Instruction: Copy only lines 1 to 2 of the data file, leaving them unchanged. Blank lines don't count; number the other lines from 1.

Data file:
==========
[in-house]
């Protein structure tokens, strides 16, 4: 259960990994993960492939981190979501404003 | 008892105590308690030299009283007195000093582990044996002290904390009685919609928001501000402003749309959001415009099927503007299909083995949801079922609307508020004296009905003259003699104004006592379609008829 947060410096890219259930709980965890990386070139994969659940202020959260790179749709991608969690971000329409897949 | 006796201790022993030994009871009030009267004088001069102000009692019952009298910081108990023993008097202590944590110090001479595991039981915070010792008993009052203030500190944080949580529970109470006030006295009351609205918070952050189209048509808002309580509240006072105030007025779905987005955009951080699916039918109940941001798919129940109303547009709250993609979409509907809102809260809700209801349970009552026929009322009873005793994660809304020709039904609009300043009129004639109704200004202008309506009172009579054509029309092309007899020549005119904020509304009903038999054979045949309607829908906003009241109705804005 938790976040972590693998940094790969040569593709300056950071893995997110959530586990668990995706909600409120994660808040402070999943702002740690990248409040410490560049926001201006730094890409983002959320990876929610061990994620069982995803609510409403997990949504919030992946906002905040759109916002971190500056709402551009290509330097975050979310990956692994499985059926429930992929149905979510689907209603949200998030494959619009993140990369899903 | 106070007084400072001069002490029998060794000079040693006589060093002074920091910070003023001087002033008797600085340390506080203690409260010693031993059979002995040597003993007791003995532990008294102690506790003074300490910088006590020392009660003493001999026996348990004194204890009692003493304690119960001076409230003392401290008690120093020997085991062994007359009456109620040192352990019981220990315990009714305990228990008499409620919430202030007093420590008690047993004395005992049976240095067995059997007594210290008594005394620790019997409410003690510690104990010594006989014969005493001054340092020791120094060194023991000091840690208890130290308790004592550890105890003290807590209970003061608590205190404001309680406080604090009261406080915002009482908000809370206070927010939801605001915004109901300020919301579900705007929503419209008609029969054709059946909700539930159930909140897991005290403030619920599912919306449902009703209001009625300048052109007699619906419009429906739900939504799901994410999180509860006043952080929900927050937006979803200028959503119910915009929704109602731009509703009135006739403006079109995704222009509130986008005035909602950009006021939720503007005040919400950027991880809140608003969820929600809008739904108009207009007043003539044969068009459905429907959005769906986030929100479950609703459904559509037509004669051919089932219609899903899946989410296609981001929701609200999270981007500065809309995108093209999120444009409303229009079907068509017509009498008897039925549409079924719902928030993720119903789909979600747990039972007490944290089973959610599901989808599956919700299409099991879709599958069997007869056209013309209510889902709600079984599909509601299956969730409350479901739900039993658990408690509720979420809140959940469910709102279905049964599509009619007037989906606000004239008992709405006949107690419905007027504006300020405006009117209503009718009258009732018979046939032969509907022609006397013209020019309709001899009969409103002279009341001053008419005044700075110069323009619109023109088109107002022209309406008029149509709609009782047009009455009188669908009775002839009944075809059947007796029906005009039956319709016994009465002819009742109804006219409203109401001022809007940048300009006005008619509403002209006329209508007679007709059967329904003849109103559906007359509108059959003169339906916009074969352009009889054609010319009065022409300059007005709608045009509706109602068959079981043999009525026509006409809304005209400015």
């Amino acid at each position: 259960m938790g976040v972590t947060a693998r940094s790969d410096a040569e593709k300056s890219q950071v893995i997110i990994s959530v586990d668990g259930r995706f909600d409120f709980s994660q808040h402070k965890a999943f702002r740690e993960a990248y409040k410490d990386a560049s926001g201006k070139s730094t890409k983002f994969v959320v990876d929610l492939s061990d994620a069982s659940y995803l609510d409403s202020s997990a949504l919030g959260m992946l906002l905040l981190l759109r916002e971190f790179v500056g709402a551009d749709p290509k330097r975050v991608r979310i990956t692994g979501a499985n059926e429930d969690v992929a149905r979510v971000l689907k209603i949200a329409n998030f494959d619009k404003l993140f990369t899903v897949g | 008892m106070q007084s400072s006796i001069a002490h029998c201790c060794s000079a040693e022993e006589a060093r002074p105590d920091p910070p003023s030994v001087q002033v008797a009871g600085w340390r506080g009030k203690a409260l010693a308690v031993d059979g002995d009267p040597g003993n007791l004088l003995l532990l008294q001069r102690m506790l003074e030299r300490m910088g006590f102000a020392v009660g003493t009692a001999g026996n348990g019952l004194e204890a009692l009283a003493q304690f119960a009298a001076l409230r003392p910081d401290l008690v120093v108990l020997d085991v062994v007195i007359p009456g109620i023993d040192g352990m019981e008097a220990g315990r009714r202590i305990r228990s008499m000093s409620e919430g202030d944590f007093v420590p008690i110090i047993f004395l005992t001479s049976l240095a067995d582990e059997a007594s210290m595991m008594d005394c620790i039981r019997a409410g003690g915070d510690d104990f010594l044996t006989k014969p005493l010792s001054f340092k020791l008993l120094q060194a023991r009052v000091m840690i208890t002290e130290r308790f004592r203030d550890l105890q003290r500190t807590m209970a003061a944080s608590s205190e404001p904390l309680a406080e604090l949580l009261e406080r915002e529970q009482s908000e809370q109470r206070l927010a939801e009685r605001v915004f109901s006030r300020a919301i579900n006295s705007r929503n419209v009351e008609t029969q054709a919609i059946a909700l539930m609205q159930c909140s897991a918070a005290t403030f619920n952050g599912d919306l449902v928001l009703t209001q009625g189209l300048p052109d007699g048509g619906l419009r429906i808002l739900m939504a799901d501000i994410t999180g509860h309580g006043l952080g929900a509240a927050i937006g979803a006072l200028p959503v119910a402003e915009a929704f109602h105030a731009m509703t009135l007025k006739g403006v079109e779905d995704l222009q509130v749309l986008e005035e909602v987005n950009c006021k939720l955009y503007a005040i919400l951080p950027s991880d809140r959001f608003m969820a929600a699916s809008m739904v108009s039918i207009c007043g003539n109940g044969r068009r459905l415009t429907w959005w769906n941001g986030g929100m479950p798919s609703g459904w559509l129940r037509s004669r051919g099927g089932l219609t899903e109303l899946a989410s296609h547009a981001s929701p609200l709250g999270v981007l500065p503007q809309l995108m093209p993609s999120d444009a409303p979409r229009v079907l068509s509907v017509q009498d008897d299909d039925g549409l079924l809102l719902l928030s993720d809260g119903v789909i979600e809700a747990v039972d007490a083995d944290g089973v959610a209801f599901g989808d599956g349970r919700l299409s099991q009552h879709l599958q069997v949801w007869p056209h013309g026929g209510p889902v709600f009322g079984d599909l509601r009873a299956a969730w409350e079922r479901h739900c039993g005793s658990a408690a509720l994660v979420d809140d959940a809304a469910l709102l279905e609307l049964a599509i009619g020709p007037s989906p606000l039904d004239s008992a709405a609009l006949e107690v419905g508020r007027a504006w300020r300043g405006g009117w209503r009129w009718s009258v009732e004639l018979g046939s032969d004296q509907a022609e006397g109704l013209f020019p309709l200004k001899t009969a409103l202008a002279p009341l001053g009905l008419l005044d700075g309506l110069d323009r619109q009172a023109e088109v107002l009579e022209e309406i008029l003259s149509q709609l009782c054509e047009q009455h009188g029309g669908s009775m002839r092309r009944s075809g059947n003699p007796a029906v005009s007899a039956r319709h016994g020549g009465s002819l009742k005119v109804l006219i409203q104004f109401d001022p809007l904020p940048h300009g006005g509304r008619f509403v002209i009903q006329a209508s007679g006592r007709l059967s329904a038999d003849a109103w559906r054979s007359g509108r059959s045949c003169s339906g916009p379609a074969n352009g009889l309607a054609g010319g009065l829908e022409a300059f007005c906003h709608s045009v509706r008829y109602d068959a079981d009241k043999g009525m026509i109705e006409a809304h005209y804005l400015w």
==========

[in-house]
């Protein structure tokens, strides 16, 4: 259960990994993960492939981190979501404003 | 008892105590308690030299009283007195000093582990044996002290904390009685919609928001501000402003749309959001415009099927503007299909083995949801079922609307508020004296009905003259003699104004006592379609008829 947060410096890219259930709980965890990386070139994969659940202020959260790179749709991608969690971000329409897949 | 006796201790022993030994009871009030009267004088001069102000009692019952009298910081108990023993008097202590944590110090001479595991039981915070010792008993009052203030500190944080949580529970109470006030006295009351609205918070952050189209048509808002309580509240006072105030007025779905987005955009951080699916039918109940941001798919129940109303547009709250993609979409509907809102809260809700209801349970009552026929009322009873005793994660809304020709039904609009300043009129004639109704200004202008309506009172009579054509029309092309007899020549005119904020509304009903038999054979045949309607829908906003009241109705804005 938790976040972590693998940094790969040569593709300056950071893995997110959530586990668990995706909600409120994660808040402070999943702002740690990248409040410490560049926001201006730094890409983002959320990876929610061990994620069982995803609510409403997990949504919030992946906002905040759109916002971190500056709402551009290509330097975050979310990956692994499985059926429930992929149905979510689907209603949200998030494959619009993140990369899903 | 106070007084400072001069002490029998060794000079040693006589060093002074920091910070003023001087002033008797600085340390506080203690409260010693031993059979002995040597003993007791003995532990008294102690506790003074300490910088006590020392009660003493001999026996348990004194204890009692003493304690119960001076409230003392401290008690120093020997085991062994007359009456109620040192352990019981220990315990009714305990228990008499409620919430202030007093420590008690047993004395005992049976240095067995059997007594210290008594005394620790019997409410003690510690104990010594006989014969005493001054340092020791120094060194023991000091840690208890130290308790004592550890105890003290807590209970003061608590205190404001309680406080604090009261406080915002009482908000809370206070927010939801605001915004109901300020919301579900705007929503419209008609029969054709059946909700539930159930909140897991005290403030619920599912919306449902009703209001009625300048052109007699619906419009429906739900939504799901994410999180509860006043952080929900927050937006979803200028959503119910915009929704109602731009509703009135006739403006079109995704222009509130986008005035909602950009006021939720503007005040919400950027991880809140608003969820929600809008739904108009207009007043003539044969068009459905429907959005769906986030929100479950609703459904559509037509004669051919089932219609899903899946989410296609981001929701609200999270981007500065809309995108093209999120444009409303229009079907068509017509009498008897039925549409079924719902928030993720119903789909979600747990039972007490944290089973959610599901989808599956919700299409099991879709599958069997007869056209013309209510889902709600079984599909509601299956969730409350479901739900039993658990408690509720979420809140959940469910709102279905049964599509009619007037989906606000004239008992709405006949107690419905007027504006300020405006009117209503009718009258009732018979046939032969509907022609006397013209020019309709001899009969409103002279009341001053008419005044700075110069323009619109023109088109107002022209309406008029149509709609009782047009009455009188669908009775002839009944075809059947007796029906005009039956319709016994009465002819009742109804006219409203109401001022809007940048300009006005008619509403002209006329209508007679007709059967329904003849109103559906007359509108059959003169339906916009074969352009009889054609010319009065022409300059007005709608045009509706109602068959079981043999009525026509006409809304005209400015």